A… God’s word on on stone tablets --> Living God’s word in Mary
B. Manna --> The Real Living Bread in Mary
C. Aaron’s rod signifying Levitic priesthood --> The most high priest abiding in Mary

Since the NT are the only records we have on the life of Mary, where do they refer to her in any way like this?

The Greek word for owershadow (episkiasei) is in the Septuagint found only with reference to God’s Shekinah overshadowing the ark. This is only mentioned in the Synoptic Gospels with the reference to Mary. I could use your argument and say “Does the Bible mention Mary’s parents being overshadowed, having the typologically parallel contents as the ark? Were they called “kecharitomene” and will every generation call them blessed?” No. THere’s nothing like that in the Scripture.

I agree. However, the scriptures saying she is blessed because the Father used her as a channel to bring the Son into the world is a truly blessed thing. No doubt because of this she is blessed. What does not follow from this nor do the scriptures teach it, is that she is sinless, assumed into heaven, or queen of heaven.

  1. Are you familiar with the contrary evidence? (HERE)

Evidently there is some contraversy. Is it not also true that other fathers thought she had sinned?

So, if you mention Aquinas, would you accept everything what Aquinas taught as the Doctor of the Church?

No. No man is inflalible. There was only One Who this could be said of. All men are capable to erring. This is primarily why we should never accept any church’ claim that they can never err.


#10

Does this last statement of yours meet its own criteria? Is it possible then it is also wrong since you claim it and at the same time say “no man is infallible”? Perhaps certain claim yours are wrong then… And no offence, really, but tell me - why should I trust your conlcusions more than Aquinas’?


#11

zemi;2572852]Does this last statement of yours meet its own criteria? Is it possible then it is also wrong since you claim it and at the same time say “no man is infallible”?

Even though men are fallen and can err does not mean they always do. The reason Jesus was infallible is because He was God in the flesh and as such cannot err.

Perhaps certain claim yours are wrong then… And no offence, really, but tell me - why should I trust your conlcusions more than Aquinas’?

Since all men are capable of error, then to trust them unreservedly is foolishness. If any man makes a spiritual claim, hold them to the teachings of the scriptures. It is the scripture alone that is inspired-inerrant. With this standard, you can compare what any man claims with them. If they don’t line up with the scriptures, then it is to be rejected or is but a mere opinion.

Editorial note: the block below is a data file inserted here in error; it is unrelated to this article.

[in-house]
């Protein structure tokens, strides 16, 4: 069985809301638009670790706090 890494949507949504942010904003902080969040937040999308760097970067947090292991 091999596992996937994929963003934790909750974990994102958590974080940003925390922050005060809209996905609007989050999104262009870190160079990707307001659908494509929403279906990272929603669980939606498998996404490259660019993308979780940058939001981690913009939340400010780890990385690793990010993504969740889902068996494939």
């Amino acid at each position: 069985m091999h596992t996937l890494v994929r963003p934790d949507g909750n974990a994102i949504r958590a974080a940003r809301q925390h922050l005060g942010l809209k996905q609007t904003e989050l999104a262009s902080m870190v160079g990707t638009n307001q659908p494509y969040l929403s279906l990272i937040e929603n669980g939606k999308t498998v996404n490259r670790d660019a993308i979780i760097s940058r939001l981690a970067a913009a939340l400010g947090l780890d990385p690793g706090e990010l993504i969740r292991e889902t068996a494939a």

#12

I just wanted to point out that your statement has to meet it’s own criteria. If not it would be a contradition.

  1. You seriously think Aquinas didn’t know the Scripture? I mean do you doubt what he taught? Do you take from him oly what is compatible with your beliefs?

  2. Hmm, I asked you before how can you know the Council of Nicaea (325) was right. You said because it was compatible with the Scripture. So - with what Scripture it was compatible in 325?


#13

zemi;2572905]I just wanted to point out that your statement has to meet it’s own criteria. If not it would be a contradition.

  1. You seriously think Aquinas didn’t know the Scripture? I mean do you doubt what he taught? Do you take from him oly what is compatible with your beliefs?

I don’t know what he believed that much. If he believed in the marian doctrines as taught by the catholic church today he would be in error. Not because its not compatible with my beliefs but its not in harmony with what the scriptures teach?

  1. Hmm, I asked you before how can you know the Council of Nicaea (325) was right. You said because it was compatible with the Scripture. So - with what Scripture it was compatible in 325?

Can you be more specific? What claims of Nicaea are you referring to?


#14

The Perfect God Jesus never united His perfect Humanity with what they think was the sin infested depraved humanity of Mary!

All Protestants that maintain He did Blaspheme Jesus!


#15

Jerry-Jet;2576015]The Perfect God Jesus never united His perfect Humanity with what they think was the sin infested depraved humanity of Mary!

Was Mary a daughter of Eve? Was she a human being?

Do you writers of the NT ever claim she was without sin?

All Protestants that maintain He did Blaspheme Jesus!

How so? No where in the gospels does Jesus ever say she was without sin.


#16

Do you think Mary was ever virgin i.e. perpetual virgin?


#17

Not only my ego thinks that:

Everything he wrote was securely based upon Holy Scripture and that was the foundation upon which he built. For as he was convinced that Scripture was entirely and in every particular the true word of God, he carefully submitted the interpretation of it to those very rules which Our recent Predecessors have sanctioned, Leo XIII in his Encyclical Providentissimus Deus and Benedict XV in his Encyclical Spiritus Paraclitus.

Pius XI, STUDIORUM DUCEM (On St. Thomas Aquinas) XXII

I know that from the logical standpoint this doesn’t diminish your argument at all but to me it’s like you saying “Einstein is wrong because though he was really brilliant, his equasions doesn’t match with my interpretations of the reality (i.e. the facts). Nor are important all the scientists that preceded him as we have to compare what they come up with with my interpretations.”

That would be at least silly, wouldn’t it? But, justasking you have to realize you are not claiming that “facts show that you Catholics are wrong on many issues”. This has nothing to do with the facts. It’s only your interpretation of them. It’s on the basis of your interpretation of the biblical verses you’re claiming the Catholics didn’t get it right.